Luke 18

This devotional is written by Sally Watson.

Luke 18

The parable of the persistent widow 
Then Jesus told his disciples a parable to show them that they should always pray and not give up. 2 He said: 'In a certain town there was a judge who neither feared God nor cared what people thought. 3 And there was a widow in that town who kept coming to him with the plea, "Grant me justice against my adversary."

4 'For some time he refused. But finally he said to himself, "Even though I don't fear God or care what people think, 5 yet because this widow keeps bothering me, I will see that she gets justice, so that she won't eventually come and attack me!"'

6 And the Lord said, 'Listen to what the unjust judge says. 7 And will not God bring about justice for his chosen ones, who cry out to him day and night? Will he keep putting them off? 8 I tell you, he will see that they get justice, and quickly. However, when the Son of Man comes, will he find faith on the earth?'

The parable of the Pharisee and the tax collector
9 To some who were confident of their own righteousness and looked down on everyone else, Jesus told this parable: 10 'Two men went up to the temple to pray, one a Pharisee and the other a tax collector. 11 The Pharisee stood by himself and prayed: "God, I thank you that I am not like other people - robbers, evildoers, adulterers - or even like this tax collector. 12 I fast twice a week and give a tenth of all I get."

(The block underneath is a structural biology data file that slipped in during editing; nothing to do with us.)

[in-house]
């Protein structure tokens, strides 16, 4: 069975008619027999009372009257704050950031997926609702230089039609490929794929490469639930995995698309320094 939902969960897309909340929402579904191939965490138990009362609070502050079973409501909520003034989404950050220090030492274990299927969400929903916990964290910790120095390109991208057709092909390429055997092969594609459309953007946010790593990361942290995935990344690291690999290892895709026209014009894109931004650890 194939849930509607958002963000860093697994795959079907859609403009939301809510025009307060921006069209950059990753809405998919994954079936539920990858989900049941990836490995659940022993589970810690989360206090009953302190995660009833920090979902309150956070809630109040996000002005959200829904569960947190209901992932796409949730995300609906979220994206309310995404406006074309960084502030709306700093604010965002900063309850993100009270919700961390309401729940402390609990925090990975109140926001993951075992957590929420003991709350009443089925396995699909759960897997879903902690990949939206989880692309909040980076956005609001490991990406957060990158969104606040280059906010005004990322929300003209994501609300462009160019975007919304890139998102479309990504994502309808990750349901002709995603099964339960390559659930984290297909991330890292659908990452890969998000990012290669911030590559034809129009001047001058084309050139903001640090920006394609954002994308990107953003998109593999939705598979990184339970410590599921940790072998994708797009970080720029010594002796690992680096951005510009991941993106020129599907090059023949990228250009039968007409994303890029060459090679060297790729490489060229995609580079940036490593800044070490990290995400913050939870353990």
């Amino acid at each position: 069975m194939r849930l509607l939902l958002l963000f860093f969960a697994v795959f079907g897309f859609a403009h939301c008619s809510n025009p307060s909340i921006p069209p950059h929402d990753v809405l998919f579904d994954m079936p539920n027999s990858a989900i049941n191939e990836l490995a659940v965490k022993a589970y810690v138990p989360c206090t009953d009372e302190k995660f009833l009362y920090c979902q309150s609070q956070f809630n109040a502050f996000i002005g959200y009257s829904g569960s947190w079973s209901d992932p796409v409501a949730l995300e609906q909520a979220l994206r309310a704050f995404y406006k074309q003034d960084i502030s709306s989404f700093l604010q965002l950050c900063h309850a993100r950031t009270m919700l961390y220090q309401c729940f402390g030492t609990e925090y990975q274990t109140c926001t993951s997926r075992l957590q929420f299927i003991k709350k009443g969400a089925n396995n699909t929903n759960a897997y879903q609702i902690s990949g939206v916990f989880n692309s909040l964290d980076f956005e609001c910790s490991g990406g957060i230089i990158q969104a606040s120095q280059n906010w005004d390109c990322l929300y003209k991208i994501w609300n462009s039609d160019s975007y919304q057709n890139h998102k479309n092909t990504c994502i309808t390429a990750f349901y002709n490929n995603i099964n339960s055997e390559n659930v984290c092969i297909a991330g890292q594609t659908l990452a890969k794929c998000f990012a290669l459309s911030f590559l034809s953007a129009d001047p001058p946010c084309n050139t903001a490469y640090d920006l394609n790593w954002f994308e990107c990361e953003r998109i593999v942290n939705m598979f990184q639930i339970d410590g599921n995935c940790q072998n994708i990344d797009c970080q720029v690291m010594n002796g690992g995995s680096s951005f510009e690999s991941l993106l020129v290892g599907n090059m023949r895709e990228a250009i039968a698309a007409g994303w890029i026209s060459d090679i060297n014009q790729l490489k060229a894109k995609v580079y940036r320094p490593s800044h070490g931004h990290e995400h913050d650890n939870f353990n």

13 'But the tax collector stood at a distance. He would not even look up to heaven, but beat his breast and said, "God, have mercy on me, a sinner."

14 'I tell you that this man, rather than the other, went home justified before God. For all those who exalt themselves will be humbled, and those who humble themselves will be exalted.'

The little children and Jesus
15 People were also bringing babies to Jesus for him to place his hands on them. When the disciples saw this, they rebuked them. 16 But Jesus called the children to him and said, 'Let the little children come to me, and do not hinder them, for the kingdom of God belongs to such as these. 17 Truly I tell you, anyone who will not receive the kingdom of God like a little child will never enter it.'

The rich and the kingdom of God
18 A certain ruler asked him, 'Good teacher, what must I do to inherit eternal life?'

19 'Why do you call me good?' Jesus answered. 'No one is good - except God alone. 20 You know the commandments: "You shall not commit adultery, you shall not murder, you shall not steal, you shall not give false testimony, honour your father and mother."

21 'All these I have kept since I was a boy,' he said.

22 When Jesus heard this, he said to him, 'You still lack one thing. Sell everything you have and give to the poor, and you will have treasure in heaven. Then come, follow me.'

23 When he heard this, he became very sad, because he was very wealthy. 24 Jesus looked at him and said, 'How hard it is for the rich to enter the kingdom of God! 25 Indeed, it is easier for a camel to go through the eye of a needle than for someone who is rich to enter the kingdom of God.'

26 Those who heard this asked, 'Who then can be saved?'

27 Jesus replied, 'What is impossible with man is possible with God.'

28 Peter said to him, 'We have left all we had to follow you!'